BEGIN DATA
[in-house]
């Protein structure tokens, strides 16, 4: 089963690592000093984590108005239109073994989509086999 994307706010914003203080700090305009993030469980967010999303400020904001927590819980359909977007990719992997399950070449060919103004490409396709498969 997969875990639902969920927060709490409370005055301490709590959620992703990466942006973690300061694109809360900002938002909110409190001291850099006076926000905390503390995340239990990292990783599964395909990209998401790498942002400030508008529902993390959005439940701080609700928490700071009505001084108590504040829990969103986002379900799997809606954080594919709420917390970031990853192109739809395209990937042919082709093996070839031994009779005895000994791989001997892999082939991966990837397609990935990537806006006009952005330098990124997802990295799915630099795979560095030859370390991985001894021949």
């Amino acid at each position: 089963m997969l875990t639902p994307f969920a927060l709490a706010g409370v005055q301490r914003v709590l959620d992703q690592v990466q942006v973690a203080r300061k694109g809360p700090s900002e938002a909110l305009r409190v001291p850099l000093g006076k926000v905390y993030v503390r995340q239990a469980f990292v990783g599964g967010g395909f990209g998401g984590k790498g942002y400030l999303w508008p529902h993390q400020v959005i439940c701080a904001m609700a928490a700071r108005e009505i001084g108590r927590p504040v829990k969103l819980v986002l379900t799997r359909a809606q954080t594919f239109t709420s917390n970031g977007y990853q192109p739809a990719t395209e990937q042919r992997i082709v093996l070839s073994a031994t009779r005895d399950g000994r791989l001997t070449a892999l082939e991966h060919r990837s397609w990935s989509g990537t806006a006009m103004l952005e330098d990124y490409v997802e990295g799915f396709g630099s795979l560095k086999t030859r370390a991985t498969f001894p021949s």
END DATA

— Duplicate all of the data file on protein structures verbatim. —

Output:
[in-house]
């Protein structure tokens, strides 16, 4: 089963690592000093984590108005239109073994989509086999 994307706010914003203080700090305009993030469980967010999303400020904001927590819980359909977007990719992997399950070449060919103004490409396709498969 997969875990639902969920927060709490409370005055301490709590959620992703990466942006973690300061694109809360900002938002909110409190001291850099006076926000905390503390995340239990990292990783599964395909990209998401790498942002400030508008529902993390959005439940701080609700928490700071009505001084108590504040829990969103986002379900799997809606954080594919709420917390970031990853192109739809395209990937042919082709093996070839031994009779005895000994791989001997892999082939991966990837397609990935990537806006006009952005330098990124997802990295799915630099795979560095030859370390991985001894021949």
């Amino acid at each position: 089963m997969l875990t639902p994307f969920a927060l709490a706010g409370v005055q301490r914003v709590l959620d992703q690592v990466q942006v973690a203080r300061k694109g809360p700090s900002e938002a909110l305009r409190v001291p850099l000093g006076k926000v905390y993030v503390r995340q239990a469980f990292v990783g599964g967010g395909f990209g998401g984590k790498g942002y400030l999303w508008p529902h993390q400020v959005i439940c701080a904001m609700a928490a700071r108005e009505i001084g108590r927590p504040v829990k969103l819980v986002l379900t799997r359909a809606q954080t594919f239109t709420s917390n970031g977007y990853q192109p739809a990719t395209e990937q042919r992997i082709v093996l070839s073994a031994t009779r005895d399950g000994r791989l001997t070449a892999l082939e991966h060919r990837s397609w990935s989509g990537t806006a006009m103004l952005e330098d990124y490409v997802e990295g799915f396709g630099s795979l560095k086999t030859r370390a991985t498969f001894p021949s």